From the Author
In 1953 when I was sixteen years old, I came to America from Korea on a boat and started my journey in Flushing, NY. From Flushing I went to Story Brook, LI, then to Austin, Texas, and to Columbus, Ohio, Andover, MA, , Boston, MA, Binghamton, NY, and finally to San Jose, CA, to study, teach and work. During the first three summers, I worked at Lakeside Bible Conference in New York and Camp Pocono in Pennsylvania. After retiring in 2002, I decided to share my experiences with others. Since then, I have published:
My Truest Hope, my born-again experience walking through a major depression, published by Guideposts Magazine, August, 2012.
Blossoms and Bayonets, a fictionalized story of my brother, Hi-Seung, during WWII under Japan, co-authored with Jana McBurney-Lin,Redwood Publishing, 2012.
Shattered by the Wars, a story of my family during WWII under Japan and during the
Korean War, Inspiring Voices, 2013, and the second edition published by Christine F Anderson Publishing, 2015
Where Are the Money Trees? is an account of my journey through America. I wrote this story to share my life’s experiences, feelings and thoughts, not as a factual historical memoir but as a means to express what I thought and felt about America as a series of stories around factual events. I felt that stories based on my thoughts and feelings during those years were more meaningful to readers than simply sharing my thoughts and feelings.
Professor David C. Chai, my son, in the school of art and design at San Jose State University made a 10 min. animation movie, A Knock on My Door, that chronicles the life of his father. It won the GOLD MEDAL in the contest sponsored by NY Society of Illustrators55 in 2013.
To see the film, cntrl+lick or google https://vimeo.com/110365553\
An excerpt from each chapter
On the deck of the Sea Serpent approaching San Francisco Bay, February 20, 1953
In a few hours, I will be stepping on the land of infinite possibilities. The land where I will realize my childhood dream – of becoming a great inventor and make my mother and country proud.
Visit with a friend from a wealthy family in Korea, working as a maintenance person for a rich family in LA while studying at UCLA. February 22, 1953
“Don’t you feel ashamed working as a servant?”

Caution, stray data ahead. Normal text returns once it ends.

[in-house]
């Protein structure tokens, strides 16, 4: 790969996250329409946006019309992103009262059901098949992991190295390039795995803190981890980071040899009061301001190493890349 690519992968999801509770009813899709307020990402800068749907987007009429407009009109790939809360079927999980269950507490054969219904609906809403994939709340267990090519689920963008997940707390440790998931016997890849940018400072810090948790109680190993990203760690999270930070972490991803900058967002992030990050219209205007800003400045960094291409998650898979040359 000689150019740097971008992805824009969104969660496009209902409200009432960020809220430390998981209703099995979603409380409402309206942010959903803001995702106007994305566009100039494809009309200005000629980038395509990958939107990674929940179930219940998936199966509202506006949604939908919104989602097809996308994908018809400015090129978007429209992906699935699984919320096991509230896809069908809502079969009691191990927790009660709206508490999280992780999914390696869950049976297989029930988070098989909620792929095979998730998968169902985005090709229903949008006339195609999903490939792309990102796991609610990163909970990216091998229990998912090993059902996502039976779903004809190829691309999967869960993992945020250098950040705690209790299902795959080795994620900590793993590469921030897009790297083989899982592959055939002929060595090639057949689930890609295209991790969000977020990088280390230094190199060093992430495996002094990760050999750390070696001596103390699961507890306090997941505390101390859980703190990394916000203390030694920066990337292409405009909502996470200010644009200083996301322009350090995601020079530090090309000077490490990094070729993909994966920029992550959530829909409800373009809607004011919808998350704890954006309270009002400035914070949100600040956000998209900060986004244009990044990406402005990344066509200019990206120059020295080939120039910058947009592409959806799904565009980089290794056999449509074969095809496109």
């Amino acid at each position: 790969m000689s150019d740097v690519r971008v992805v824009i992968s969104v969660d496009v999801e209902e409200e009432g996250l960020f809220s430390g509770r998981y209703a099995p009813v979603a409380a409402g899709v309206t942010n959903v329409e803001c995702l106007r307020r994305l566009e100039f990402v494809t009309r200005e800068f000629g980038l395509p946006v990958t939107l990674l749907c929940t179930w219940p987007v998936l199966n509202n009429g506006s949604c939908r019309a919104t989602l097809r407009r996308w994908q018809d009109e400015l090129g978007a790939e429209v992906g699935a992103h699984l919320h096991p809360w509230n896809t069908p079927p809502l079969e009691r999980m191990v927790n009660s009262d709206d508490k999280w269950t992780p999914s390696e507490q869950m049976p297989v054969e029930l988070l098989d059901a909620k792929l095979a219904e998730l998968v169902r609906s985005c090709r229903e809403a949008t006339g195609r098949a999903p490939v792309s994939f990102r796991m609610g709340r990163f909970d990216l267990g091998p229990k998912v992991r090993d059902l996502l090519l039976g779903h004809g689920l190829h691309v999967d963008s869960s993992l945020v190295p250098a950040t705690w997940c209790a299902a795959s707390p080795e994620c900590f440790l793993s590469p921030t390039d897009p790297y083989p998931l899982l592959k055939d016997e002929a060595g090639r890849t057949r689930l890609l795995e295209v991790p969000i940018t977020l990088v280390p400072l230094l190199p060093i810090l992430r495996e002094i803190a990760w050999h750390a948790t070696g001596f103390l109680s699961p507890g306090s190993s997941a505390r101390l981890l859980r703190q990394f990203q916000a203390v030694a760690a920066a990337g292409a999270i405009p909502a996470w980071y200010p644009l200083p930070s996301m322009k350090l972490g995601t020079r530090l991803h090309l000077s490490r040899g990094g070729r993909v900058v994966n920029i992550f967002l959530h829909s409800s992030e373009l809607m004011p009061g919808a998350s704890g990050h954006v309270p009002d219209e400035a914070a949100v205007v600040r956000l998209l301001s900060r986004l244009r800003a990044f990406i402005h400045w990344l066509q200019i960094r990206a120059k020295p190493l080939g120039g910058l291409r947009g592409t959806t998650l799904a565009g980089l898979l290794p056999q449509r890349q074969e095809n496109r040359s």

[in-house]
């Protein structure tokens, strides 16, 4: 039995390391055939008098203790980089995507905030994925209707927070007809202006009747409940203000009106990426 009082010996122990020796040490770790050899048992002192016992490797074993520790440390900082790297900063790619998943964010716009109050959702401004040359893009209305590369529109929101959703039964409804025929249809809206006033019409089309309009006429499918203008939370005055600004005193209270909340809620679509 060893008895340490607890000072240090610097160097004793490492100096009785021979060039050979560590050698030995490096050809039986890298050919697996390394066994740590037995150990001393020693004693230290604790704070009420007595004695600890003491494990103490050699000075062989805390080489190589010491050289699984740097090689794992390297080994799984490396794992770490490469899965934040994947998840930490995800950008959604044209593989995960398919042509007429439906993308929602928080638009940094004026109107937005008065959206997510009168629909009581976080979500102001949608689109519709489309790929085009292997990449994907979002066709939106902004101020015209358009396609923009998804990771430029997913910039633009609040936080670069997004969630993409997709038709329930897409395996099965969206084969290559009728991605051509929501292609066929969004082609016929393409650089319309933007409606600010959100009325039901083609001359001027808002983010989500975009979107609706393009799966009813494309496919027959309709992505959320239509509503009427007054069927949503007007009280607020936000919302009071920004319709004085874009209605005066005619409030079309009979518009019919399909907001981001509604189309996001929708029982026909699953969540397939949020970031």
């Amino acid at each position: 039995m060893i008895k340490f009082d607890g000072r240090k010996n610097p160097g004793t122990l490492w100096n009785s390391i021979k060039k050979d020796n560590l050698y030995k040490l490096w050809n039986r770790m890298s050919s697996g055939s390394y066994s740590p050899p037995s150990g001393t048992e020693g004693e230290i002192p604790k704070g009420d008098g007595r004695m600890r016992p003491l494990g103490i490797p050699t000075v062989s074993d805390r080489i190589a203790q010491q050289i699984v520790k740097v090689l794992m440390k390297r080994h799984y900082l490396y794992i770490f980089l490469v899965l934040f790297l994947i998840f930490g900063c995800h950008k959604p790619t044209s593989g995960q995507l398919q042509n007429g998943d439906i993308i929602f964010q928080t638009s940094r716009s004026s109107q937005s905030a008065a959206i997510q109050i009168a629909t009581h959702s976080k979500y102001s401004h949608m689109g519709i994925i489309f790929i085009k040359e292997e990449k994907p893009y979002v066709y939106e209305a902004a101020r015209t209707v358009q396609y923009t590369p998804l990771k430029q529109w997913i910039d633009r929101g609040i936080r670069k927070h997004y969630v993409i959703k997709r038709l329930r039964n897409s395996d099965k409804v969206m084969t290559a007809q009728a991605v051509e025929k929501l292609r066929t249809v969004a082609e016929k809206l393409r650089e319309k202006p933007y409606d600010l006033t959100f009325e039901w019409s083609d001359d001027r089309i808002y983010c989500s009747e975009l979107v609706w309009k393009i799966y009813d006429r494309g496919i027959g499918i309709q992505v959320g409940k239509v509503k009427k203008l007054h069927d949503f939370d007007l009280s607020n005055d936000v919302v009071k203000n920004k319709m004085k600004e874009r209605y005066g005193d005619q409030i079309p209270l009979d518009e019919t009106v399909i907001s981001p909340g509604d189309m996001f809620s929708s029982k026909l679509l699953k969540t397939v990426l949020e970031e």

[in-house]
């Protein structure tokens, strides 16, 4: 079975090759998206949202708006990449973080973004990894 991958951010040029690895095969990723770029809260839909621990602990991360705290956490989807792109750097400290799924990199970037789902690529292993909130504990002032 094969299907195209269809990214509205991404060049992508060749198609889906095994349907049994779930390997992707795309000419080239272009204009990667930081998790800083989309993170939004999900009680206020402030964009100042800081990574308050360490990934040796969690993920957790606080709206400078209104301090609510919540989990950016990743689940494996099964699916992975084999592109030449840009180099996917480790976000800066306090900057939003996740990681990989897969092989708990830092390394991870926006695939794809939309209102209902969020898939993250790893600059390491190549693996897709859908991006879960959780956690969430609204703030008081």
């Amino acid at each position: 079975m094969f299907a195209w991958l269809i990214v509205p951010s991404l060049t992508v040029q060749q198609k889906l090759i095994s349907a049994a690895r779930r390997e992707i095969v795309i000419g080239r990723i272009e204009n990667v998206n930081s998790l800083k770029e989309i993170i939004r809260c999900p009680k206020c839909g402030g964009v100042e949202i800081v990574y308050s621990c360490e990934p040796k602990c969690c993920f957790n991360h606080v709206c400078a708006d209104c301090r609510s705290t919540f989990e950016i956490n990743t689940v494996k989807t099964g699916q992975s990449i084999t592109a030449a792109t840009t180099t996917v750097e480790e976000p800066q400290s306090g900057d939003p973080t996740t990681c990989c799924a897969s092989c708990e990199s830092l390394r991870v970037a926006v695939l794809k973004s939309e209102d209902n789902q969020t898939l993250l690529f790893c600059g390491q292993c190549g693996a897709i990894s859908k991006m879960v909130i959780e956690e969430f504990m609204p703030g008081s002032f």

“It’s the beauty of America,” Jong-Jin’s eyes brightened. “Here in America, there is no working class; there’s no upper class like we have in Korea. If a person is willing to work hard to attain his dream, he can make it. Here in America, anybody can become a millionaire. Anybody can become a professor. Anybody can become the president of the country. But he has to work for it. That’s what I like about America.”
First day – Shelton Junior High School in New York. March, 1953.
What? Girls in my class? I gasped. Has my sister gone crazy sending me to a school where I will be studying with girls? When I was a child, Mother reminded me always to play with boys — never with girls. She also said that if I played with girls, my voice would become soprano and my male organ would shrivel to nothing… What should I do if a girl winks at me and wants to talk with me?
I work as a maintenance boy at Camp Lakeside, NY, Summer, 1953
Bang the gong three times a day. Bang, bang and bang. Clean the dining hall three times a day. Wash the dishes for one hundred people three times a day. Take garbage to the dump once a day. Clean the boys’ and girls’ restrooms once a day. Then I will be using the pick and shovel to do whatever that needs to be done… When will I have time to play with campers and learn the American ways?…Anyway, do my best and show them that I can do anything that American boys do. And I will do it better… I have worked like a dog, and they don’t pay me – even a penny.
Alone in my dorm during the Christmas vacation – Stony Brook School, 1953-55
How do I describe loneliness? I feel it in my body. I feel it in my heart. I feel I am alone in the dark on a vast desert keeping company with the twinkling stars above… I can’t describe its hue. I can’t measure its hardness. Is it an emptiness in the heart? Then what is emptiness? Is it a separation from people? But monks seem to be content in a temple on a desolate mountain. Is it a want of friendship? But some feel loneliness in the midst of friends. I don’t know. I don’t know. I only know that it is here with me, devoid of shape, color and weight.
First bus ride downtown- Austin, Texas, 1955-60
What’s going on here? All the blacks sitting in the back and all the whites in the front! I’m not black. I’m not white.Where do I sit?
First Sunday at a church: What’s going on? How come nobody’s coming to sit on my pew? The front pews are full. The back pews are full. But no one on my pew except me.
I fall in love with an American girl and ask her parents for permission – Columbus, Ohio, 1960-62
“I want to marry your daughter,” I said. After seconds of silence, I heard a high-pitched voice. Her mother’s voice. “Marry my daughter?” She screamed. “Leave my daughter alone, and go back to your country. ” I looked straight at her and said, “This country needs me!”
I receive a Ph.D. and become an authority in my field, but I feel that I am a failure for not becoming a household name. – San Jose, California, 1980
A major depression strikes me. I plan to kill myself, but the eternal Hell fire scares me from crossing the bridge. I go to a therapist for help. Half a year into the therapy, I experience the inner peace and freedom that I have never thought possible to experience in this world.
Amazing grace, how sweet the sound that saved a person like me. I once was lost, but now am found. Was blind but now I see. These peace and freedom are still with me to this day, 2016.
Note: If you are interested in reading the whole story, please contact me clicking CONTACT ME button on my website.